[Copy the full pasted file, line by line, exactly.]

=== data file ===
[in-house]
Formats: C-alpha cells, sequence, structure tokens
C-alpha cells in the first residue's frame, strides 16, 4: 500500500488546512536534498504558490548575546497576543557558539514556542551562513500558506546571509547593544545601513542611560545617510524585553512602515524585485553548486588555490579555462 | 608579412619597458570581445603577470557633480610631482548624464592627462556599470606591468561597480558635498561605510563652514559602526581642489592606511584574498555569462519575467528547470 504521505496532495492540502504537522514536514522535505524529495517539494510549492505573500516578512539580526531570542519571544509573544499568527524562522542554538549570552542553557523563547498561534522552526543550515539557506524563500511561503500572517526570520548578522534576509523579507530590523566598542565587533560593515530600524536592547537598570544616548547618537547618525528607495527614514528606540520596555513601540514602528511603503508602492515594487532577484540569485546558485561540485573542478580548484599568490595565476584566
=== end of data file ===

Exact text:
[in-house]
Formats: C-alpha cells, sequence, structure tokens
C-alpha cells in the first residue's frame, strides 16, 4: 500500500488546512536534498504558490548575546497576543557558539514556542551562513500558506546571509547593544545601513542611560545617510524585553512602515524585485553548486588555490579555462 | 608579412619597458570581445603577470557633480610631482548624464592627462556599470606591468561597480558635498561605510563652514559602526581642489592606511584574498555569462519575467528547470 504521505496532495492540502504537522514536514522535505524529495517539494510549492505573500516578512539580526531570542519571544509573544499568527524562522542554538549570552542553557523563547498561534522552526543550515539557506524563500511561503500572517526570520548578522534576509523579507530590523566598542565587533560593515530600524536592547537598570544616548547618537547618525528607495527614514528606540520596555513601540514602528511603503508602492515594487532577484540569485546558485561540485573542478580548484599568490595565476584566